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Buddy System Breakdown & Safety Tips

Buddy System Breakdown & Safety Tips

In open water diving, the buddy system is critical for safe diving. For safety purposes, diving is done in groups, and this is the idea behind the buddy system where divers are placed in groups of two’s, and each person is supposed to watch out for the other. In a proper buddy system, buddies are meant to stick together, so situations, where one member of the buddy system is on one corner flirting with a turtle and the other in another corner engrossed with a boxfish, is very unsafe.

The buddy system is essential for the safety of divers so in a worst-case scenario like an out-of-air emergency; a diver can get immediate assistance from his buddy. Also, a dive buddy provides an additional brain to solve problems during emergencies. Buddy relationships are of different kinds, and there are those new divers who are so absorbed in this fun new experience that for a moment they forget their partner’s needs.  There are also buddies who have been diving together for a long time and know each other so well that they may grow a little complacent and bored. There are also those buddies who are just familiar enough and have no real desire to stay together longer than is necessary. They may enter into the buddy system in good faith, in the hope that everything works right without actually discussing anything. Apparently, to keep your buddy by your side requires a lot of communication, understanding and consideration by all parties.

Before going for a dive, the buddies should establish some ground rules. These rules relate to maximum depth of dive, direction of dive, whether you would stay together always, how far apart you should drift, who decides where they go, what happens if you do separate, and some other factors to be considered. During the dive, it is customary that the more experienced diver takes the leader role and stays in front of the buddy system although some persons argue that the less experienced diver should be in front so he can take instructions from the experienced diver. Whoever leads or follows should have specific duties to the other which should be decided on and followed.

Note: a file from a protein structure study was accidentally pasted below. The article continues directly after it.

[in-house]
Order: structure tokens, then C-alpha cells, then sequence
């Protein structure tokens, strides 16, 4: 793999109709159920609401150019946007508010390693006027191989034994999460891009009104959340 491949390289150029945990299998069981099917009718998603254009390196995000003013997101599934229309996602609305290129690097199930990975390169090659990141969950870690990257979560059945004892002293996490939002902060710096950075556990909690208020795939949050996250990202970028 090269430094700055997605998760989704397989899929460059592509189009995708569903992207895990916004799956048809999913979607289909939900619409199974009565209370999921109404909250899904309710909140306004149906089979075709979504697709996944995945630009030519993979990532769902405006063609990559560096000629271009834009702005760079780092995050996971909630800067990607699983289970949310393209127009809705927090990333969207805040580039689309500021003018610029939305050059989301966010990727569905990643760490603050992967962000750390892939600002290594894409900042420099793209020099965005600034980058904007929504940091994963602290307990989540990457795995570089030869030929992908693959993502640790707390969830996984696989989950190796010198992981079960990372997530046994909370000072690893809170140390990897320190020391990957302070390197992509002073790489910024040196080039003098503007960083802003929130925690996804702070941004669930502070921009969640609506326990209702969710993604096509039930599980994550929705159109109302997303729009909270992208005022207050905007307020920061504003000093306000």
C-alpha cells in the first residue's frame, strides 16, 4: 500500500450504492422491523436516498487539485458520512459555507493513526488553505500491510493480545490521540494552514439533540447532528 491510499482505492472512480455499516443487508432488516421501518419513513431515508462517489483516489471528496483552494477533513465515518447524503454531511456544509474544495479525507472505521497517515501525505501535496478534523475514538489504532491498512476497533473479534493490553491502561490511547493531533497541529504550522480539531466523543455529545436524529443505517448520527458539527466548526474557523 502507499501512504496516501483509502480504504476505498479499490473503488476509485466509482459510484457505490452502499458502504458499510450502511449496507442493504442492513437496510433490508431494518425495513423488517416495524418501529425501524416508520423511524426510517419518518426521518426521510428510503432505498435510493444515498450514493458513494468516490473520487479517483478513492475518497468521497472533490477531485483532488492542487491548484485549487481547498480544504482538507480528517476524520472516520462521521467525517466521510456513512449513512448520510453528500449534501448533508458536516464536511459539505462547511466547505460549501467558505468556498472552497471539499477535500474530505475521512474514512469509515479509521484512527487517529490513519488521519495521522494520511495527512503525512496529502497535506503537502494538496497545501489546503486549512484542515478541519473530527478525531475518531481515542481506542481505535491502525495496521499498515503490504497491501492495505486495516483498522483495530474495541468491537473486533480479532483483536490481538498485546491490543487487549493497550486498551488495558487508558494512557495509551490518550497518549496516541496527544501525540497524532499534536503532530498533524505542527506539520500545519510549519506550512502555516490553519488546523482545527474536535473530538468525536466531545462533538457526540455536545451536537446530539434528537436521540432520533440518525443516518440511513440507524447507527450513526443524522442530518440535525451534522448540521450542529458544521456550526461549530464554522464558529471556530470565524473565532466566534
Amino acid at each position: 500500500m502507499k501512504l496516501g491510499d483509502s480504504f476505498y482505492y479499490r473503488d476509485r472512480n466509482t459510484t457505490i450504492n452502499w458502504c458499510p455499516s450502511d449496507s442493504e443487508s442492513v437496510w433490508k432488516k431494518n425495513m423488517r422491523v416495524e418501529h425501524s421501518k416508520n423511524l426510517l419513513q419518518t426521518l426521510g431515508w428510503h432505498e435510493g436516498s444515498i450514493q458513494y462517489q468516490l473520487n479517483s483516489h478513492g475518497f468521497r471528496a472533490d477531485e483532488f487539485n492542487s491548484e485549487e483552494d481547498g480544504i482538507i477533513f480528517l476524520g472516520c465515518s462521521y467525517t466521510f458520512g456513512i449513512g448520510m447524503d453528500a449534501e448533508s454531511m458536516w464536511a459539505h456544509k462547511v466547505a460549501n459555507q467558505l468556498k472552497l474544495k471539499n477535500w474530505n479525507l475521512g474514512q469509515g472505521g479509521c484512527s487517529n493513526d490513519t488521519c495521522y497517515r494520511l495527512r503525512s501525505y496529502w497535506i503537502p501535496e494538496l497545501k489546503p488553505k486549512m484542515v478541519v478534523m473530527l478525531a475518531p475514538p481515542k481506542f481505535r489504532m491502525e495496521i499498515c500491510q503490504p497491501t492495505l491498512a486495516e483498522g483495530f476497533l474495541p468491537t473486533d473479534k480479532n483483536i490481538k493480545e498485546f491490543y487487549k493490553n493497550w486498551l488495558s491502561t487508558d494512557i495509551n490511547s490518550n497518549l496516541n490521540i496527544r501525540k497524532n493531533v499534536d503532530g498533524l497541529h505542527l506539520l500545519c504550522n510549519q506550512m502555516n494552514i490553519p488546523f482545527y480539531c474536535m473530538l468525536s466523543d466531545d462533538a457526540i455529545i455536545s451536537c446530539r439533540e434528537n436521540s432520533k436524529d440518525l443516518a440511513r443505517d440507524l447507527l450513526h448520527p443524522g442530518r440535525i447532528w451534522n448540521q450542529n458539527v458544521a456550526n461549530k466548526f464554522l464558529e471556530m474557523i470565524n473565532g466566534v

Sometimes, either due to negligence or by chance, diving buddies may separate. In situations like this, you may want to implement the standard protocol of searching for one minute and resurfacing. However, this rule isn’t etched in stone, and there are a lot of other factors to consider as it is possible that your diving buddy may be in grave danger and you may consider spending a couple of minutes extra to search for your partner before resurfacing. None of the options above is training-agency standard but whatever is acted on has first to be agreed upon, so both parties know what to do.

Also, in every buddy dive, there has to be preparations for solo diving if the situation warrants it. Whether it means surfacing immediately or continuing as planned. As a minimum, you would need specific equipment and sharper skills. When diving solo you need a second cutting tool, surface signalling gear, and an entirely redundant air source. If you prepare for the buddy relationship to break up, you’ll always survive regardless of what happens.

Diving buddies have to look out for each other, both before and after the dive but also to dive solo when the occasion demands. Diving buddies would also agree to help each other gear up before the dive, and until them, both leave the surface. After surfacing, they would also agree with each other’s gear and ensure that the other diver is accounted for. The key to buddy dive safety is practice and understanding, lots of it.

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